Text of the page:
Within the Gomphocerinae (Acrididae), the second most abundant subfamily, Orphulella concinnula (Walker, 1870) (n = 78), Orphulella punctata (De Geer, 1773) (n = 59) and Orphulella elongata Bruner, 1911 (n = 2) were captured in forest-edge areas with plenty of light and are considered heliophilous species. They are characterized by possessing a well developed stridulatory apparatus on the inner surface of the posterior femora (Otte 1979).
The Romaleidae is well represented in the area, with 15 species being recorded out of 92 known from the whole country of Brazil, 48 of which are from the Amazon region (Carbonell et al. 2006). Of these, Colpolopha waehneri Günther, 1940 deserves mention (n = 44) (Fig. 3E), as it is restricted to forest environments (Silveira-Neto et al. 1976) is graminivorous (Amédégnato & Poulain 1994) and its distribution is concentrated in the Amazon region (Carbonell 2002).
The most abundant species in the sample were the two Ommatolampidinae, Abracris flavolineata (De Geer, 1773) (n = 105, Fig. 2C) and Locheuma brunneri (Scudder, 1875) (n = 95, Fig. 2D), followed by the semi-aquatic Pauliinae, Paulinia acuminata (De Geer, 1773) (n = 64, Fig. 2H). The least abundant species and subspecies were the cyrtacanthacrid, Schistocerca cancellata cancellata (Serville, 1838) (Fig. 2B), the gomphocerine, O. elongata, and the proctolabine, Poecilocloeus prasinatus Descamps, 1980 (Fig. 3A) with two specimens each.
In addition to the new records for the sampled area, the following species and subspecies were recorded for the first time in Brazil: Maculiparia guyanensis Carbonell, 2002 (previously recorded from French Guiana), Maculiparia emarginata (Stål, 1878) (Venezuela), Maculiparia obtusa obtusa (Stål, 1878) (known only from Colombia and Peru) and Euprepacris charpentieri (Descamps & Amédégnato, 1970) (from French Guiana) (Descamps & Amédégnato 1970, Carbonell 2002).
There is high species richness of Acridoidea at Ducke Reserve and we are certain that a more thorough sampling effort will reveal even more taxa. Ophthalmolampis Saussure, 1859, which is characterized by the presence of long hind tarsi (Descamps 1978), consists of 28 valid species (Eades et al. 2015), 11 occurring in the Amazon region. Of these, only three species were found in this study. Descamps (1978) mentions a wide distribution of this genus in Amazonia, but the absence of more species of the Ophthamolampis in our sample may be due to difficulty in collecting them since they are tree-top dwellers. In fact, these grasshoppers are scantly represented in entomological collections. We believe that the present checklist adds substantial information and that we hope it will foster future surveys and studies on Amazonian Acridoidea.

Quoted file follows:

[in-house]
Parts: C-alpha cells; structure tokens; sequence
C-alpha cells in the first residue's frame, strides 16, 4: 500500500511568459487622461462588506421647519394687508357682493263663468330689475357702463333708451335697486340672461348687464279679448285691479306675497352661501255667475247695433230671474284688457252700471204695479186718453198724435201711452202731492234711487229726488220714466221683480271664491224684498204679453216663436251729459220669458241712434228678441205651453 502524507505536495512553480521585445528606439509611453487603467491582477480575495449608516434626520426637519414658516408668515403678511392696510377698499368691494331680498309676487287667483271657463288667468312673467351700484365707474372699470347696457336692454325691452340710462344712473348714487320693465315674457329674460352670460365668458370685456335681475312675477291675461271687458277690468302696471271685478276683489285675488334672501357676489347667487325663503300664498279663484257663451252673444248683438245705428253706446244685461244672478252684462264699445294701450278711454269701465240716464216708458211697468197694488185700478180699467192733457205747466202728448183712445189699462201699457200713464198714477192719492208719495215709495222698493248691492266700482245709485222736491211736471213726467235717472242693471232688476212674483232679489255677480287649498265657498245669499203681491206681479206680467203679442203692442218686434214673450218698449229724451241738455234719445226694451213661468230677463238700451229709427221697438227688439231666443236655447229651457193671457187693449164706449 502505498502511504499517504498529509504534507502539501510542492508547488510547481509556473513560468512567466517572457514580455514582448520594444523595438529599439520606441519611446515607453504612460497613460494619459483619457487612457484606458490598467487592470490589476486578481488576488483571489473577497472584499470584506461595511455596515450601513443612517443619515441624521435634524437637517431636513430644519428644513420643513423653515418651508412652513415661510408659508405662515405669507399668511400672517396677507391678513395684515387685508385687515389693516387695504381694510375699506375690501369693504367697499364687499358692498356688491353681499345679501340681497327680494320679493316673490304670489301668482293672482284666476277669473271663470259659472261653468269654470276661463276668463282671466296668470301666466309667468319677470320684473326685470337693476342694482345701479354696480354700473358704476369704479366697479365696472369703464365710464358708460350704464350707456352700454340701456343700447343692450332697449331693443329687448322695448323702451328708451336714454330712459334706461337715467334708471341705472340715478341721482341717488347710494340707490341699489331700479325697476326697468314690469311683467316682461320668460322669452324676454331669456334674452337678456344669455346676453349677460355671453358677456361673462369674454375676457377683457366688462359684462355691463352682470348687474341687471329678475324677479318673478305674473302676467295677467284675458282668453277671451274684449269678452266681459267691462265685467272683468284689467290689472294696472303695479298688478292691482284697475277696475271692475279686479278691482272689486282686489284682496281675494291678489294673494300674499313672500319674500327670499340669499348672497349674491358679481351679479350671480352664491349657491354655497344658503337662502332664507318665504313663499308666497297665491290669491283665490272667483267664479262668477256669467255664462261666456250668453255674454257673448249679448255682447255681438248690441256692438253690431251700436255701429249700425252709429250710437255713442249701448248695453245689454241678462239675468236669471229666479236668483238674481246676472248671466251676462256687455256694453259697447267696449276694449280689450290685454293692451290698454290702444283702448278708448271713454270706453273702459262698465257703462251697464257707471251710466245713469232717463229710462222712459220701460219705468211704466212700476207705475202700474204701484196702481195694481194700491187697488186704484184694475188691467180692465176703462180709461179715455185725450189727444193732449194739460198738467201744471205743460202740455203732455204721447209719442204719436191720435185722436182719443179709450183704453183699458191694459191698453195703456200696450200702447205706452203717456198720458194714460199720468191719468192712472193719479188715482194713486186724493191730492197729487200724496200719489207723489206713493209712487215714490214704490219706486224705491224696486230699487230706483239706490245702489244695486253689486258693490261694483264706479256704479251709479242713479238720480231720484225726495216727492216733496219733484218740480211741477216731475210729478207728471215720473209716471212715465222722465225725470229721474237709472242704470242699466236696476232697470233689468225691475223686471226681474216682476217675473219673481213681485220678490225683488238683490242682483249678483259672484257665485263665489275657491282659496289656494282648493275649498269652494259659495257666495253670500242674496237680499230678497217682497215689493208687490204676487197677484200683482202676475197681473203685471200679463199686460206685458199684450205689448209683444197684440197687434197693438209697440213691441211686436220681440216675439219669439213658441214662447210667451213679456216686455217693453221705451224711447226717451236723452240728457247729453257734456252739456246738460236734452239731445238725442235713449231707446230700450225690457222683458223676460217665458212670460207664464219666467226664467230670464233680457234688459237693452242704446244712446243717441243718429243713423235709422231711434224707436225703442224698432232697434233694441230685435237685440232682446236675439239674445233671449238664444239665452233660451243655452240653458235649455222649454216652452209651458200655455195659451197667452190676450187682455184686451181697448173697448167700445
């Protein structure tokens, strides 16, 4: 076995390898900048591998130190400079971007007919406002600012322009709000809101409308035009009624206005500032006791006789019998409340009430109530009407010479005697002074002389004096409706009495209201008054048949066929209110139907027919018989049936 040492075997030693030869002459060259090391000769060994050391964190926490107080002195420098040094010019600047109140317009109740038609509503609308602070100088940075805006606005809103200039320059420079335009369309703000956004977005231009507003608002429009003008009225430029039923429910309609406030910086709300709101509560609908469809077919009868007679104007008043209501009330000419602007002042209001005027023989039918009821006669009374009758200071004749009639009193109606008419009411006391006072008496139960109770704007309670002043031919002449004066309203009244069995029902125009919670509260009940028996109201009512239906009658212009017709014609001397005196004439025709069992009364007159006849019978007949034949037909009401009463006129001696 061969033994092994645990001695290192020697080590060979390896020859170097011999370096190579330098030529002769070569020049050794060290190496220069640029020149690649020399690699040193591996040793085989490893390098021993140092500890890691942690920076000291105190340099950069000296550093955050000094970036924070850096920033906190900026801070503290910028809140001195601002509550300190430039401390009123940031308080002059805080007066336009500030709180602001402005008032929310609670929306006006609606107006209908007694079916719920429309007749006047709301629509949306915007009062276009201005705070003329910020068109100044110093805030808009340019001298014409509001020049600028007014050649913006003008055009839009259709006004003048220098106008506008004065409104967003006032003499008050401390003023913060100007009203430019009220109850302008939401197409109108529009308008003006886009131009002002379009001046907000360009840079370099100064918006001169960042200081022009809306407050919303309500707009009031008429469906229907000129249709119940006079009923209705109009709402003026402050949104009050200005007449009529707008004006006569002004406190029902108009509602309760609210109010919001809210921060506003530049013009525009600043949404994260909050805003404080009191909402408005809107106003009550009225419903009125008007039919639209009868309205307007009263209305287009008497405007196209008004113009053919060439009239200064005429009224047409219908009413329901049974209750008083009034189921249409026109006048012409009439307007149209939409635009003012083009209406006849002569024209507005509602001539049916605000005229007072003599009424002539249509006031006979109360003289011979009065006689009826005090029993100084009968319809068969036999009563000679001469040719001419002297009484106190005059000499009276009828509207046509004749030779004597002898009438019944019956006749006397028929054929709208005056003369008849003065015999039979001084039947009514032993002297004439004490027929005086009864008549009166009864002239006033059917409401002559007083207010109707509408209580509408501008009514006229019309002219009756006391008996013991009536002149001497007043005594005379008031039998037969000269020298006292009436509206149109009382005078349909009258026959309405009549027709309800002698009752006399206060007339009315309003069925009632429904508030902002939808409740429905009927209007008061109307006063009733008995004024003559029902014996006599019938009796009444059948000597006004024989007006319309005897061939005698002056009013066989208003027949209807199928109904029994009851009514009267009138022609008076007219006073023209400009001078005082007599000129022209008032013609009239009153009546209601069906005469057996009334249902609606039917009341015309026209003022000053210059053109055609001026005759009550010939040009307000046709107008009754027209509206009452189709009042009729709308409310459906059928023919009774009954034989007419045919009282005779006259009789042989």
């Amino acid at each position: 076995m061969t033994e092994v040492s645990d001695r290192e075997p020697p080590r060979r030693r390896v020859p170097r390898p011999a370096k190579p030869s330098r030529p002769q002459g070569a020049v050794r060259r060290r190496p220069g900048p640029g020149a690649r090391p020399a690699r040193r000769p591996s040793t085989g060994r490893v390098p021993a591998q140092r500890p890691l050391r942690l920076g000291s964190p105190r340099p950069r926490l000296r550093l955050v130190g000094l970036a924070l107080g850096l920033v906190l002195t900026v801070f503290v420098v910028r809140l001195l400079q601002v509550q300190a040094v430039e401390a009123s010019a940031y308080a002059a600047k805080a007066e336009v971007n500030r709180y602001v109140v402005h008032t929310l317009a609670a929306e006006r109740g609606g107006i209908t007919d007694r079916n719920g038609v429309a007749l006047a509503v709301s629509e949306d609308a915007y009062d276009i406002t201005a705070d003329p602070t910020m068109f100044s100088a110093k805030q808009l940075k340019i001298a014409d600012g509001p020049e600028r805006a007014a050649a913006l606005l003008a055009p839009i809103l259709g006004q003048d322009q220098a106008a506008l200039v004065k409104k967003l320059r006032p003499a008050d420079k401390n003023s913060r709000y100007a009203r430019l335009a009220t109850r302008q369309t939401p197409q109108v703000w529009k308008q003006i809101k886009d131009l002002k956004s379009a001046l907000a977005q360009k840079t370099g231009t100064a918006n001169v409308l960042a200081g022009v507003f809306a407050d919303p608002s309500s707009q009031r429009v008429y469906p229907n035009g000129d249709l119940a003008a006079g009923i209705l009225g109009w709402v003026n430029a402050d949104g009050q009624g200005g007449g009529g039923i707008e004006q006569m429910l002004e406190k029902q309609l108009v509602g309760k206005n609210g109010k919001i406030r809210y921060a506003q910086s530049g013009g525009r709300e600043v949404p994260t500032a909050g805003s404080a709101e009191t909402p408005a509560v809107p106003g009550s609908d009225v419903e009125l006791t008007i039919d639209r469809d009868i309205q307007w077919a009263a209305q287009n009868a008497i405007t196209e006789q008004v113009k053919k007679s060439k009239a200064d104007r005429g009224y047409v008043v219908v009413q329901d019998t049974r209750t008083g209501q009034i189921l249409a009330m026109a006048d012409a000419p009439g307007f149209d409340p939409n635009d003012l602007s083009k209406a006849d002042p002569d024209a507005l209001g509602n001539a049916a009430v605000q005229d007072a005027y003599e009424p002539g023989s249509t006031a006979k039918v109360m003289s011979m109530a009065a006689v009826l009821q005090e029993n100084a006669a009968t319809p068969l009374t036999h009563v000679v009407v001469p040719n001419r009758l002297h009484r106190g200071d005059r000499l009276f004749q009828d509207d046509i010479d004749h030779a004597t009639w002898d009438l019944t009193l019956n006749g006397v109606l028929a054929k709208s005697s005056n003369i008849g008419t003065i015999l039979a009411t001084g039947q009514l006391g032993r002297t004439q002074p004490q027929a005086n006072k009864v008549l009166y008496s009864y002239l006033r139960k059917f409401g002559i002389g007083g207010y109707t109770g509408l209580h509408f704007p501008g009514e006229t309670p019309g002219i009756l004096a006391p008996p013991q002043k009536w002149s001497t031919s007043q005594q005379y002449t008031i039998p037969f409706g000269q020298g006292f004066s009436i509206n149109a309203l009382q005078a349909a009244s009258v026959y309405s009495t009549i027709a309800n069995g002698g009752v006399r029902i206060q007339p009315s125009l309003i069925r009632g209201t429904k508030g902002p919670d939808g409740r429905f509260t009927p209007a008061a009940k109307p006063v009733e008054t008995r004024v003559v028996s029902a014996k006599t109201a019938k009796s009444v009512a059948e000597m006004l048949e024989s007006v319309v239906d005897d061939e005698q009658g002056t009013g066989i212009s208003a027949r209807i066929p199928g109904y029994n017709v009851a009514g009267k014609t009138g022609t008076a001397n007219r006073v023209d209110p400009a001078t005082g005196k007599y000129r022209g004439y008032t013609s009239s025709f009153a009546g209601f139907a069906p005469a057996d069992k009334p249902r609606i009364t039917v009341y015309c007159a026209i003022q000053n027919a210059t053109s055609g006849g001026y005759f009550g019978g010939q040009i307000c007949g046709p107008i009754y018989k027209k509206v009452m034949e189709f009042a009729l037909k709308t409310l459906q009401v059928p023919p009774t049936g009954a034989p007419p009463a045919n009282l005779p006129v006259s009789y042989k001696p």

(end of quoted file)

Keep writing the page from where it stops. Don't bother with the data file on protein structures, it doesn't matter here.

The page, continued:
The new records we have obtained for the Ducke Reserve, for the state of Amazonas and for the whole country of Brazil are useful for advancing the state of knowledge of the populations of grasshoppers in the region. There is, however, so much to be explored in the reserve area and in the region. More collecting efforts at Ducke Reserve and other Amazonian localities will certainly improve our understanding on grasshopper taxonomy, diversity, richness and species composition.
Financial assistance was provided by Conselho Nacional de Desenvolvimento Científico e Tecnológico (CNPq) and Fundação de Amparo à Pesquisa do Estado de Minas Gerais (FAPEMIG) to the project Biota de Orthoptera do Brasil - Edital MCT/CNPq/MMA/ MEC/CAPES/FNDCT – Process Number 563360/2010-0 - Ação Transversal/FAPs n° 47/2010 - Sistema Nacional de Pesquisa em Biodiversidade-SISBIOTA Brasil. CNPq also provided financial support to project PROSET (Edital MCT/CNPq/FNDCT- n° 19/2009 - Process Number 556871/2009-0). Luciano de P. Martins, was financially supported by CNPq grants (Processes Numbers 350059/2010-1 and 350059/2012-8). We would like to thank Ladimir Dias de Oliveira Júnior for his help in constructing figure 1 and Corinna S. Bazel et for suggestions on the manuscript.